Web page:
Winners, losers: Little cash for poor in budget
Updated Tue. Feb. 26 2008 5:27 PM ET
The Canadian Press
OTTAWA -- The Conservative government put its money where its votes are with a federal budget that does comparatively little for more than three million Canadians struggling on the social fringe.
Broad-based tax cuts already committed to drain $60 billion from once-bursting federal coffers over the next five years mean new cash for those most in need is modest.
Child care and affordable housing measures are conspicuously absent, despite long waiting lists in many parts of the country. Extra spending for First Nations, the poorest of the poor, amounts to $135 million this year and next, mostly to clean up dirty water and improve health and education services on reserves.
For the rest of Canada, social investments include:
- $110 million for new mental-health projects.
- $282 million over two years to support war veterans.
- $90 million to extend a program that helps unemployed older workers find jobs in depressed regions.
- $60 million to allow low-income seniors collecting the Guaranteed Income Supplement to earn $3,500 -- up from $500 -- before that benefit is clawed back.
Perhaps the biggest social-spending winners were students. Ottawa will invest $350 million for a new Canada Student Grant Program, but it doesn't kick in until the Millennium Scholarship Fund expires next year.
Suddenly tight fiscal room is coupled with economic uncertainty as Canada braces for possible fallout from U.S. troubles.
"We have come to a fork in the road," said Finance Minister Jim Flaherty. "Some would have us go down the path to higher spending, higher interest payments and higher taxes. That approach is misguided. Our government is taking the path that requires focus, prudence and discipline."
At the same time, the budget Tuesday also declares "Canadians have reason to be confident about the future. We have the strongest fiscal position of any Group of Seven country."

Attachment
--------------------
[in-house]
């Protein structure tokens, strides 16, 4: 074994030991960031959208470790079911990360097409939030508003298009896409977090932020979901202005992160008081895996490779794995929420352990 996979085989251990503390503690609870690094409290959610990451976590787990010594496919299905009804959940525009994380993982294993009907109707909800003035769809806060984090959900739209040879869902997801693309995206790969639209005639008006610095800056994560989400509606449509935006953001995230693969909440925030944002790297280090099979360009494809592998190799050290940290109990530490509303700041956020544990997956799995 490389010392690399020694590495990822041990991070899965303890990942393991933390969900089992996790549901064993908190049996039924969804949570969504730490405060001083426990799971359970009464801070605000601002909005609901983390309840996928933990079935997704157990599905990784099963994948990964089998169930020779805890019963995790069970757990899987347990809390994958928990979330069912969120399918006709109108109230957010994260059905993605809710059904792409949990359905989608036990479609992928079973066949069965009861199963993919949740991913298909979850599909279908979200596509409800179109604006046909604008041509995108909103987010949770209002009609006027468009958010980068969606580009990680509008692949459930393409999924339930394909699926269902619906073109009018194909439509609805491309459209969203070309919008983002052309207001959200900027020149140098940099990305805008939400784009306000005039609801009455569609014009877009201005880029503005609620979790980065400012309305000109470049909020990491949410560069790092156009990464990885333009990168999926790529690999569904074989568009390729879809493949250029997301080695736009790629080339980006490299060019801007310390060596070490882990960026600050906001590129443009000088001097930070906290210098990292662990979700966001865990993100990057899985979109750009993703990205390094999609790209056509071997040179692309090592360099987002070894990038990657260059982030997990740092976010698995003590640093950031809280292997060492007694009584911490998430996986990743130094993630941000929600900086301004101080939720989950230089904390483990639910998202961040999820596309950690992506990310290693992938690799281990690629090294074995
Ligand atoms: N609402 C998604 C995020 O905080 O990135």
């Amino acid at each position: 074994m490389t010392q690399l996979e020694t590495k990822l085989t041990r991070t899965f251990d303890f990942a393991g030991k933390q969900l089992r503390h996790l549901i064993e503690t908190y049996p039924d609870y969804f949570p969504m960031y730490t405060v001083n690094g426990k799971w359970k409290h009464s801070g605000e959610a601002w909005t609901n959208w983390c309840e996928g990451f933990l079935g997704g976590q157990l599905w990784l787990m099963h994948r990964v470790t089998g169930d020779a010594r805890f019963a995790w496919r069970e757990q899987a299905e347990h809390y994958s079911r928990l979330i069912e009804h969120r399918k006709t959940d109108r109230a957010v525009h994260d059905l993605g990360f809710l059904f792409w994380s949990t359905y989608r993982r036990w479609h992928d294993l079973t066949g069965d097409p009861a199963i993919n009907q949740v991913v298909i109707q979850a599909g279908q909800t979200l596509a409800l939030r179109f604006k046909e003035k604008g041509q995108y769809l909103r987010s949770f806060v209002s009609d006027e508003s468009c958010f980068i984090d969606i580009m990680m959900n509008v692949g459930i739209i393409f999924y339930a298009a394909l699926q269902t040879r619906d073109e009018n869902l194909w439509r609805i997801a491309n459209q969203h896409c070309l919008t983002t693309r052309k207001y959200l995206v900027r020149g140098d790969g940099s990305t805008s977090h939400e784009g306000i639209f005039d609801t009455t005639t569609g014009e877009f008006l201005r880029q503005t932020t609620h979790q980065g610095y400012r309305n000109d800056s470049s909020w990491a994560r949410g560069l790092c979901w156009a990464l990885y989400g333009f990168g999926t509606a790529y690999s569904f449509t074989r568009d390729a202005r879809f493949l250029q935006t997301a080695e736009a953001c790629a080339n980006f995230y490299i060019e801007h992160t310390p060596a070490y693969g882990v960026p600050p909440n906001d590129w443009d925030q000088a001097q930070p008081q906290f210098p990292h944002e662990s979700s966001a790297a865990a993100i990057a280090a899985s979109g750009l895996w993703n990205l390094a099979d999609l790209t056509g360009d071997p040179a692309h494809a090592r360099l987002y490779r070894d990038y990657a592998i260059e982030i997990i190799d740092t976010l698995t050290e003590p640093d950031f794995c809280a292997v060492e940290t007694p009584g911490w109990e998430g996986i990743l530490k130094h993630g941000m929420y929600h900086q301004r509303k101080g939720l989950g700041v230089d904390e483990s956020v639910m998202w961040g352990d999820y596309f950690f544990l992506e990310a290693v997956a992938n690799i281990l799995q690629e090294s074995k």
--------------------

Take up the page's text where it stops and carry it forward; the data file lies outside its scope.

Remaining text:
Budget 2008 aims to cut federal debt by about $10 billion this fiscal year while introducing a tax-free savings account and helping manufacturers and processors.
New program spending rises by 3.4 per cent -- way down from past budget hikes that saw increases at least double that amount.
Working poor feel forgotten
Cindy Buott, a single mother in Peterborough, Ont., says she feels all but forgotten by governments at all levels.
She and her 15-year-old daughter live on $1,300 a month, most of it social assistance. Buott worked for $10 an hour as a telemarketer until a debilitating case of Crohn's disease forced her to quit. There's little cash left once she pays rent, heating, hydro and telephone bills, she said in an interview.
"I eat very light and there are times when I just don't eat. Especially when it gets toward the end of the month."
Buott, 50, is far from alone.
The recent C.D. Howe Institute study "Reducing Poverty: What has Worked, and What Should Come Next" says about 11 per cent of Canadians - roughly 3.4 million people - fall below Statistics Canada's low-income cutoff. By that yardstick, a family of four in a small city earning less than $27,000 a year after taxes is considered relatively poor.
The anti-poverty group Campaign 2000 said in a report last September that 800,000 kids across Canada face the shame and exclusion that entails.
Buott's youngest daughter is among them.
"When she starts to look around and does the comparison, it's pretty tough. It's that social isolation. There's no friends. There's no money to participate in any kind of activities. Lots of times we're just in the house. That's it. There's nothing to look forward to."
Rob Rainer, executive director of the National Anti-Poverty Organization, says the Conservatives have taken a particularly ideological approach since taking power two years ago.
"Cutting taxes, encouraging people to take full responsibility for their lives and downplaying the importance of public investment in social infrastructure - that's been their approach. And there's very little evidence to show that ideology is successful."
Winners and losers in the federal budget:
- Seniors: The budget allows seniors to shelter more of their Guaranteed Income Supplement from taxes, even if they earn extra income. There's also an extension of a program to help older workers stay in the workforce.
- Savers: Introduction of flexible tax-free savings accounts that let the money grow tax-free. The money can also be withdrawn tax-free.
- Manufacturers: One billion dollars in relief for three extra years of accelerated capital cost allowance for new machinery and equipment. Another $250 million over five years for an Automotive Innovation Fund.
- Homeless: No new funding for affordable housing.
- Child care: No measures to create new spaces or enhance tax benefits.
- Working poor: No change in minimum wage in federal sector, which activists say needs to be at least $10 an hour.